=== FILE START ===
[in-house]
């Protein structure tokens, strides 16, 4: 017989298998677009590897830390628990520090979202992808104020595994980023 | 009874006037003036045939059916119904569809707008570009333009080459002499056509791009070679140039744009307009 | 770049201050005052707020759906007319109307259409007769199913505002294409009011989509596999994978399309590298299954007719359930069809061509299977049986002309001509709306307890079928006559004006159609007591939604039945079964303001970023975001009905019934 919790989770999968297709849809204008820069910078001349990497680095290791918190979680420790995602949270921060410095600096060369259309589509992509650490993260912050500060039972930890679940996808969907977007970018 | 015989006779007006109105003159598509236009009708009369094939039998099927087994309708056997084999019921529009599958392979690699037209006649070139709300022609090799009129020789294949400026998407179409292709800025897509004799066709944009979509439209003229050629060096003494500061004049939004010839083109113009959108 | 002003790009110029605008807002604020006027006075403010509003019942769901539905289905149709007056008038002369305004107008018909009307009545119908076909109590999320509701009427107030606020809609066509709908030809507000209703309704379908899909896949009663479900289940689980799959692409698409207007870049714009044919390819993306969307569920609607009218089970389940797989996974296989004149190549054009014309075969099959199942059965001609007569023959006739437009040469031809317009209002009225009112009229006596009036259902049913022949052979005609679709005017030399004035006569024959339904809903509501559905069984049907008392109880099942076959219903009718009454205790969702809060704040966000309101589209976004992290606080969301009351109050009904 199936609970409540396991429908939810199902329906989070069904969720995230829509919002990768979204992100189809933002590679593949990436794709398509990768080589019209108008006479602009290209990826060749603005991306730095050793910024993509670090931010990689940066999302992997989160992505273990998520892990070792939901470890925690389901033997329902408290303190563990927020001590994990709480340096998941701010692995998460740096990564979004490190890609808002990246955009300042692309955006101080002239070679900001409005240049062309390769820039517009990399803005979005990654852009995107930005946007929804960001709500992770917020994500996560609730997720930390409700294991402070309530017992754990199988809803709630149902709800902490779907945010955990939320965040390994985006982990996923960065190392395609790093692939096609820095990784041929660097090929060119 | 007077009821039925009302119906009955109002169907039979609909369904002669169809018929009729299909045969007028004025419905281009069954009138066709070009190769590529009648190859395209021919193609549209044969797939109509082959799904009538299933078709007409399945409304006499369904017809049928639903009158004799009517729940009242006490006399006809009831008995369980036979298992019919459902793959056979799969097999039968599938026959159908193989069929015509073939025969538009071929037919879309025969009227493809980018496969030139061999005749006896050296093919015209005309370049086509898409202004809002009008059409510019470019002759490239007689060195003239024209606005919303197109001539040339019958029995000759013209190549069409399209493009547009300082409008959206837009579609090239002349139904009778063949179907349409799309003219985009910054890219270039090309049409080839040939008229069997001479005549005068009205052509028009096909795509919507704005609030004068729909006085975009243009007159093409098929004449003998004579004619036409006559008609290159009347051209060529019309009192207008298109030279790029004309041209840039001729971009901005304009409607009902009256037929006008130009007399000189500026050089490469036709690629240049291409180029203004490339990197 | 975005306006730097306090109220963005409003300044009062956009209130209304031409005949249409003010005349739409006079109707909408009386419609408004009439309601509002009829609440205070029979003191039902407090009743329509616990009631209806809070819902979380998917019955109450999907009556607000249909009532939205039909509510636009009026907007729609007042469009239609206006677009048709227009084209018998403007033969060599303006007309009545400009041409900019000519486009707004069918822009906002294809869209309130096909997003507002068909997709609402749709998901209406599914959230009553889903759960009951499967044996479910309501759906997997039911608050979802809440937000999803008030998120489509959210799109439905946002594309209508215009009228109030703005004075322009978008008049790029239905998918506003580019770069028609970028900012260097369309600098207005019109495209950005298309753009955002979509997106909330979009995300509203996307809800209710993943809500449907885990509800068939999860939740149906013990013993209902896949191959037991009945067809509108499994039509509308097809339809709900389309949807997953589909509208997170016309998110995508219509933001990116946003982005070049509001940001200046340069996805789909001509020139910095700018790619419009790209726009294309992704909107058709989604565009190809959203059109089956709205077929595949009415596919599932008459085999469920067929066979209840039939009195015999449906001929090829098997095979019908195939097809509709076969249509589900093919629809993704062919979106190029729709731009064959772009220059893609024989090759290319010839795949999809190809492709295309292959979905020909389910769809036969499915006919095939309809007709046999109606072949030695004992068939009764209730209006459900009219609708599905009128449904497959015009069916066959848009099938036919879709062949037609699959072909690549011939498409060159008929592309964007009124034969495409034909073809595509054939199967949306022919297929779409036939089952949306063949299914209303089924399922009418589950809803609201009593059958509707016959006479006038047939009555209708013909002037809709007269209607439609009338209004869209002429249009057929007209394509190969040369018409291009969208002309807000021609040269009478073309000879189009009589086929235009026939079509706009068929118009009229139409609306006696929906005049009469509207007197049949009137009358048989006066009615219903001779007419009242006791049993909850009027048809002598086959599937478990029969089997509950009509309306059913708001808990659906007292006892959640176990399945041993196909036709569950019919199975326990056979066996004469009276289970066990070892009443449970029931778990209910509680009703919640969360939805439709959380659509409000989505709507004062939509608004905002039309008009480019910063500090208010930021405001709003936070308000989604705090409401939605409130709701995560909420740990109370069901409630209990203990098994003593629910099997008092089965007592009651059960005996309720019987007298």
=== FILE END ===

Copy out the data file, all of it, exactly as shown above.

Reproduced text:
[in-house]
């Protein structure tokens, strides 16, 4: 017989298998677009590897830390628990520090979202992808104020595994980023 | 009874006037003036045939059916119904569809707008570009333009080459002499056509791009070679140039744009307009 | 770049201050005052707020759906007319109307259409007769199913505002294409009011989509596999994978399309590298299954007719359930069809061509299977049986002309001509709306307890079928006559004006159609007591939604039945079964303001970023975001009905019934 919790989770999968297709849809204008820069910078001349990497680095290791918190979680420790995602949270921060410095600096060369259309589509992509650490993260912050500060039972930890679940996808969907977007970018 | 015989006779007006109105003159598509236009009708009369094939039998099927087994309708056997084999019921529009599958392979690699037209006649070139709300022609090799009129020789294949400026998407179409292709800025897509004799066709944009979509439209003229050629060096003494500061004049939004010839083109113009959108 | 002003790009110029605008807002604020006027006075403010509003019942769901539905289905149709007056008038002369305004107008018909009307009545119908076909109590999320509701009427107030606020809609066509709908030809507000209703309704379908899909896949009663479900289940689980799959692409698409207007870049714009044919390819993306969307569920609607009218089970389940797989996974296989004149190549054009014309075969099959199942059965001609007569023959006739437009040469031809317009209002009225009112009229006596009036259902049913022949052979005609679709005017030399004035006569024959339904809903509501559905069984049907008392109880099942076959219903009718009454205790969702809060704040966000309101589209976004992290606080969301009351109050009904 199936609970409540396991429908939810199902329906989070069904969720995230829509919002990768979204992100189809933002590679593949990436794709398509990768080589019209108008006479602009290209990826060749603005991306730095050793910024993509670090931010990689940066999302992997989160992505273990998520892990070792939901470890925690389901033997329902408290303190563990927020001590994990709480340096998941701010692995998460740096990564979004490190890609808002990246955009300042692309955006101080002239070679900001409005240049062309390769820039517009990399803005979005990654852009995107930005946007929804960001709500992770917020994500996560609730997720930390409700294991402070309530017992754990199988809803709630149902709800902490779907945010955990939320965040390994985006982990996923960065190392395609790093692939096609820095990784041929660097090929060119 | 007077009821039925009302119906009955109002169907039979609909369904002669169809018929009729299909045969007028004025419905281009069954009138066709070009190769590529009648190859395209021919193609549209044969797939109509082959799904009538299933078709007409399945409304006499369904017809049928639903009158004799009517729940009242006490006399006809009831008995369980036979298992019919459902793959056979799969097999039968599938026959159908193989069929015509073939025969538009071929037919879309025969009227493809980018496969030139061999005749006896050296093919015209005309370049086509898409202004809002009008059409510019470019002759490239007689060195003239024209606005919303197109001539040339019958029995000759013209190549069409399209493009547009300082409008959206837009579609090239002349139904009778063949179907349409799309003219985009910054890219270039090309049409080839040939008229069997001479005549005068009205052509028009096909795509919507704005609030004068729909006085975009243009007159093409098929004449003998004579004619036409006559008609290159009347051209060529019309009192207008298109030279790029004309041209840039001729971009901005304009409607009902009256037929006008130009007399000189500026050089490469036709690629240049291409180029203004490339990197 | 975005306006730097306090109220963005409003300044009062956009209130209304031409005949249409003010005349739409006079109707909408009386419609408004009439309601509002009829609440205070029979003191039902407090009743329509616990009631209806809070819902979380998917019955109450999907009556607000249909009532939205039909509510636009009026907007729609007042469009239609206006677009048709227009084209018998403007033969060599303006007309009545400009041409900019000519486009707004069918822009906002294809869209309130096909997003507002068909997709609402749709998901209406599914959230009553889903759960009951499967044996479910309501759906997997039911608050979802809440937000999803008030998120489509959210799109439905946002594309209508215009009228109030703005004075322009978008008049790029239905998918506003580019770069028609970028900012260097369309600098207005019109495209950005298309753009955002979509997106909330979009995300509203996307809800209710993943809500449907885990509800068939999860939740149906013990013993209902896949191959037991009945067809509108499994039509509308097809339809709900389309949807997953589909509208997170016309998110995508219509933001990116946003982005070049509001940001200046340069996805789909001509020139910095700018790619419009790209726009294309992704909107058709989604565009190809959203059109089956709205077929595949009415596919599932008459085999469920067929066979209840039939009195015999449906001929090829098997095979019908195939097809509709076969249509589900093919629809993704062919979106190029729709731009064959772009220059893609024989090759290319010839795949999809190809492709295309292959979905020909389910769809036969499915006919095939309809007709046999109606072949030695004992068939009764209730209006459900009219609708599905009128449904497959015009069916066959848009099938036919879709062949037609699959072909690549011939498409060159008929592309964007009124034969495409034909073809595509054939199967949306022919297929779409036939089952949306063949299914209303089924399922009418589950809803609201009593059958509707016959006479006038047939009555209708013909002037809709007269209607439609009338209004869209002429249009057929007209394509190969040369018409291009969208002309807000021609040269009478073309000879189009009589086929235009026939079509706009068929118009009229139409609306006696929906005049009469509207007197049949009137009358048989006066009615219903001779007419009242006791049993909850009027048809002598086959599937478990029969089997509950009509309306059913708001808990659906007292006892959640176990399945041993196909036709569950019919199975326990056979066996004469009276289970066990070892009443449970029931778990209910509680009703919640969360939805439709959380659509409000989505709507004062939509608004905002039309008009480019910063500090208010930021405001709003936070308000989604705090409401939605409130709701995560909420740990109370069901409630209990203990098994003593629910099997008092089965007592009651059960005996309720019987007298």